Shows & Panels
- AFCEA Answers
- Ask the CIO
- The Big Data Dilemma
- Carrying On with Continuity of Operations
- Connected Government
- Constituent Servicing
- Continuous Monitoring: Tools and Techniques for Trustworthy Government IT
- The Cyber Imperative
- Cyber Solutions for 2013 and Beyond
- The Data Privacy Imperative: Safeguarding Sensitive Data
- Expert Voices
- Federal Executive Forum
- Federal IT Challenge
- Federal Tech Talk
- Mission-critical Apps in the Cloud
- The Modern Federal Threat Landscape
- The Path from Legacy Systems
- The Real Deal on Digital Government
- The Reality of Continuous Monitoring... Is Your Agency Secure?
- Veterans in Private Sector: Making the Transition
Shows & Panels
Bill Bransford, a partner at Shaw, Bransford and Roth, offers some insight to federal employees on upcoming whistleblower legislation and the possible ramifications of on-the-job political activities.
A published report says the remains of many more troops have been dumped in a Virginia landfill than the military originally acknowledged.
Federal employees increasingly perceive less agency wrongdoing but that doesn't necessarily mean the threat of retaliation for reporting such misconduct has similarly decreased, according to a new Merit System Protection Board report.
After the Office of Special Counsel intervened on their behalf, two federal whistleblowers won a 45-day stay on personnel actions taken against them.
The Office of the Special Counsel wants to see the law governing the political activity of federal employees updated. Carolyn Lerner, head of the OSC, told Federal News Radio the law is outdated and has led to unintended consequences. The act was created in 1939 when "typewriters were about the most advanced means of communication," Lerner said.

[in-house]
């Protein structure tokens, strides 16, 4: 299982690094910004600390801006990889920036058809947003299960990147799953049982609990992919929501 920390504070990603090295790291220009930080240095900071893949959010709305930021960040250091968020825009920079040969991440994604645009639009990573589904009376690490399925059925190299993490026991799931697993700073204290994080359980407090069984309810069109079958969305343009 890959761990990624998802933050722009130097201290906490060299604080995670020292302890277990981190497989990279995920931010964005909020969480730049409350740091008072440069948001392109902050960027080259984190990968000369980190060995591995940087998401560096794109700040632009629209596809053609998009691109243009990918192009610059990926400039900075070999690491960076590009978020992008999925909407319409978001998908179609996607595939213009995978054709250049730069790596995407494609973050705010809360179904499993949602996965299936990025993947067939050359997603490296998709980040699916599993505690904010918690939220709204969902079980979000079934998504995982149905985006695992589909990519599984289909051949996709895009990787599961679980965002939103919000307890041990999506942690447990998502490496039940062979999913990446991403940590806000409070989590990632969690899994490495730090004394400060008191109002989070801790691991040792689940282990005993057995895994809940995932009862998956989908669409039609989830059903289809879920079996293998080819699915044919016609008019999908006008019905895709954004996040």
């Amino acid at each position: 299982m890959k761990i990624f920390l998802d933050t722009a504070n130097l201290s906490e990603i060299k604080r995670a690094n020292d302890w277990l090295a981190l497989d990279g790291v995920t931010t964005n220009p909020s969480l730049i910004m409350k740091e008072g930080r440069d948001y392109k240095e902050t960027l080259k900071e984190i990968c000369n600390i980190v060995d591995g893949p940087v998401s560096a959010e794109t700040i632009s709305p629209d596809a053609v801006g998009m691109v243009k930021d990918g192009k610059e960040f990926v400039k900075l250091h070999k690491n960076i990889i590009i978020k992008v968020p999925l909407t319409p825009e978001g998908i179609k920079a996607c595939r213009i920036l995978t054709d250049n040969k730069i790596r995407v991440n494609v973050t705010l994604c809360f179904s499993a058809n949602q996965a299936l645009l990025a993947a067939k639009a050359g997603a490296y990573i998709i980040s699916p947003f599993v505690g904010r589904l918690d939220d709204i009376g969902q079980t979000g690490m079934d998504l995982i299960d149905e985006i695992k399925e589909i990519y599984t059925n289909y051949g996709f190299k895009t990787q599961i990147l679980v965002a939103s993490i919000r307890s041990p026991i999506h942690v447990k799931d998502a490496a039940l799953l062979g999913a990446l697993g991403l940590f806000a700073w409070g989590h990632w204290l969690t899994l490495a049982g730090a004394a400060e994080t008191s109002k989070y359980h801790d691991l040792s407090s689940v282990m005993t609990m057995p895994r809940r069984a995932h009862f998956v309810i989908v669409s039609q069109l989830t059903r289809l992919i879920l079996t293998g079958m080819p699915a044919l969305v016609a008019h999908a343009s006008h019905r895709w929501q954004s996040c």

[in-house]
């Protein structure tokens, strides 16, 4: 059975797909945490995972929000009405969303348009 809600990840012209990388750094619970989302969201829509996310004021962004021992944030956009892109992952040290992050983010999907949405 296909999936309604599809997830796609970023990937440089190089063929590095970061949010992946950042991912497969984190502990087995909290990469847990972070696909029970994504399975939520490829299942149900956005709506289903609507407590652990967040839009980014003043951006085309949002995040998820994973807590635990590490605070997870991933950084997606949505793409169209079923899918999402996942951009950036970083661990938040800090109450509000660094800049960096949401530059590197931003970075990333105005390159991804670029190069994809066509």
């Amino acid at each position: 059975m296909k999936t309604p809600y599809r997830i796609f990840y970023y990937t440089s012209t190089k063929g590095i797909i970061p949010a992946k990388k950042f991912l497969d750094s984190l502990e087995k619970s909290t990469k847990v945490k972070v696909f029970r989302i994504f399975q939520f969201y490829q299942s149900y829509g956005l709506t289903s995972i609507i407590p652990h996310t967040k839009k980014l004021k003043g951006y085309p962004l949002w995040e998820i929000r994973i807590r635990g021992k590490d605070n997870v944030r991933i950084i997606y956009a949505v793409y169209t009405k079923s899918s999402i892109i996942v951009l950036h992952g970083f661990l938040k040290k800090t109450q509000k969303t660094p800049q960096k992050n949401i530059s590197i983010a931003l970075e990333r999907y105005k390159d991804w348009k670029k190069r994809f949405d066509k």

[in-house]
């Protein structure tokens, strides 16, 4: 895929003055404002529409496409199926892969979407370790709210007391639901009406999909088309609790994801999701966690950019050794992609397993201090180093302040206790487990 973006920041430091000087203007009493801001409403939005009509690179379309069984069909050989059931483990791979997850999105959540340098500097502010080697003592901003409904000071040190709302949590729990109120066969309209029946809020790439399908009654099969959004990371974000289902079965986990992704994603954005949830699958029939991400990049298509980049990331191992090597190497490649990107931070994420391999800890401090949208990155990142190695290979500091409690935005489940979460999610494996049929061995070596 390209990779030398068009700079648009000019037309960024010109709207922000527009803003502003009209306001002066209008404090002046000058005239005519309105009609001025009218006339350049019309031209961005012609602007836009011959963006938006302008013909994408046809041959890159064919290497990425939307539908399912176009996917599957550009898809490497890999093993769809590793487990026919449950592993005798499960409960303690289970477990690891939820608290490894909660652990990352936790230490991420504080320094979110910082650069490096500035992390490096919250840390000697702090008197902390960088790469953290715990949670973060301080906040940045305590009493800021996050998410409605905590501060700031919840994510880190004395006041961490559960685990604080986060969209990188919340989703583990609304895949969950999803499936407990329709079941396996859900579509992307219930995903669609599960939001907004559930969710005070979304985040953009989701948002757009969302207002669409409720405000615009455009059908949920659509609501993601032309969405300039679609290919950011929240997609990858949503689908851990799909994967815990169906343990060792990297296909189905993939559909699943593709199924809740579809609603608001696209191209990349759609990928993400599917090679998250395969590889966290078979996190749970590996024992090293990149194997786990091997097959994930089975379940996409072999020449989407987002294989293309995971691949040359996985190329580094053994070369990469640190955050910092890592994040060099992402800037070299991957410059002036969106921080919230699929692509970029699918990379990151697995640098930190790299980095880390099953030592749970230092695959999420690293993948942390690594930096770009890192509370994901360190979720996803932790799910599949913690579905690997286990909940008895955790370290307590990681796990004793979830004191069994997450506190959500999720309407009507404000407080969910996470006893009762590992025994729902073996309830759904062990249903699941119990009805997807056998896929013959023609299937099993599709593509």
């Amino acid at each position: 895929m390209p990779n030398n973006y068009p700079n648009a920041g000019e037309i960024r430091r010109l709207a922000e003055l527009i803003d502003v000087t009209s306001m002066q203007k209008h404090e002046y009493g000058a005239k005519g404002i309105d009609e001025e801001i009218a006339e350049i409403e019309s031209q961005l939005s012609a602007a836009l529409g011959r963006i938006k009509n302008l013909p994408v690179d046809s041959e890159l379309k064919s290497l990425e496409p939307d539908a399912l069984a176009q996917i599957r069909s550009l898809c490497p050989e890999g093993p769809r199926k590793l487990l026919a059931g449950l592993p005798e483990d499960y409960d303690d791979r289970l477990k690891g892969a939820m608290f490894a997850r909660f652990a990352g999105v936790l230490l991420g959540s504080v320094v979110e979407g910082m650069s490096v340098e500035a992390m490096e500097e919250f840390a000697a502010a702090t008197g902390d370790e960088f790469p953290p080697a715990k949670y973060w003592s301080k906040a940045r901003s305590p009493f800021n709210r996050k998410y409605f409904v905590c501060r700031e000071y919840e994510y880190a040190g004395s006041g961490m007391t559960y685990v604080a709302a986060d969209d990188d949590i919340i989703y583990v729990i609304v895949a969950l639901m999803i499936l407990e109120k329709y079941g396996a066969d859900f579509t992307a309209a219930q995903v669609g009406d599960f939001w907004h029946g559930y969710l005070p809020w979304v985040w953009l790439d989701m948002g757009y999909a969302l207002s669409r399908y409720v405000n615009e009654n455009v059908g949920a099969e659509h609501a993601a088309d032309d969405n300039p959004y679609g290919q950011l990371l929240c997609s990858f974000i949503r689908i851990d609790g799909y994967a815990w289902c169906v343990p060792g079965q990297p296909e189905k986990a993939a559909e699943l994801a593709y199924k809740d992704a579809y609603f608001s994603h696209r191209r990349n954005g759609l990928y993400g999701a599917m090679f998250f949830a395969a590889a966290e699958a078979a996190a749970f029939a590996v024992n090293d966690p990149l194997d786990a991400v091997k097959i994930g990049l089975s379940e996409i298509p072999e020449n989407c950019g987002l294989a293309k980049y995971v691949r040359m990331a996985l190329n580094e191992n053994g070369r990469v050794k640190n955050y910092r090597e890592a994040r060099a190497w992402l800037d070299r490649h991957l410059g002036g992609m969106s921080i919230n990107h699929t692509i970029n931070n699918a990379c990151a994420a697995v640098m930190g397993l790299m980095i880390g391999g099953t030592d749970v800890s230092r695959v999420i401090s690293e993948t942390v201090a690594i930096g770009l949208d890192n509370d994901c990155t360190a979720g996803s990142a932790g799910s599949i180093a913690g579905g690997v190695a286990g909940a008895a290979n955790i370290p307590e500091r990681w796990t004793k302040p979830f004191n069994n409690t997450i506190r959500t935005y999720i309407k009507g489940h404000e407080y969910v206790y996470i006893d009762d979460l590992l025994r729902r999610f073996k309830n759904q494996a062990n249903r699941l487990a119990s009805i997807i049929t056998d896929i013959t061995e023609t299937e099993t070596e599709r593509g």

The Office of Special Counsel is seeking to halt adverse personnel actions against two federal whistleblowers. Both employees were placed on unpaid administrative leave after they blew the whistle at their agencies.
The Senate Homeland Security and Governmental Affairs Committee today approved the nomination of Heather Higginbottom to be deputy director of the Office of Management and Budget.
Carolyn Lerner plans to improve the Office of Special Counsel if confirmed following the agencies two-year span without a Senate confirmed leader.
The former government protector of whistle-blowers who admitted to criminally withholding information from Congress asked a judge to withdraw his guilty plea to avoid mandatory jail time. Attorney Debra Roth explains what's going on.
In part 3 of Federal News Radio's exclusive investigative series "Discouraged and Disrespected at SBA," Karla Saunders weighs her options to find resolution in her three-year battle against alleged retaliation. Saunders and three other agency employees say they want to return to their original jobs and restore their reputations. SBA officials say the agency is focusing on strengthening management and oversight.
In part 2 of the special investigative series, Diane Sellers said she faced another round of retaliation just this past January when management moved her into a new position without cause. Sellers and two other career agency officials say they are facing a hostile work environment because they blew the whistle on potential misconduct. SBA says there is no evidence of HR violations or creating phony positions.
Congress expanded the Office of Special Counsel's role to handle half of all claims by veterans under the Uniformed Services Employment and Reemployment Rights Act. Previously, OSC just brought claims before the MSPB, but now it will handle them from beginning to end.
The Hatch Act restricts how open federal employees can be with political preferences
Senior Correspondent Mike Causey is working on a fall TV series called 'The Stupid Fed Show'. It's the ultimate reality show and it doesn't involve desert islands, round-the-world races of switching spouses. It's practically done deal with only one federal official standing in his way. To find out how you can help Mike check his column today and don't pass it on.
The Bush administration official whose job was to protect government whistleblowers stands accused of mistreating them, illegally deleting documents and withholding information from Congress. Debra S. Katz, partner at Katz, Marshall & Banks explains what's next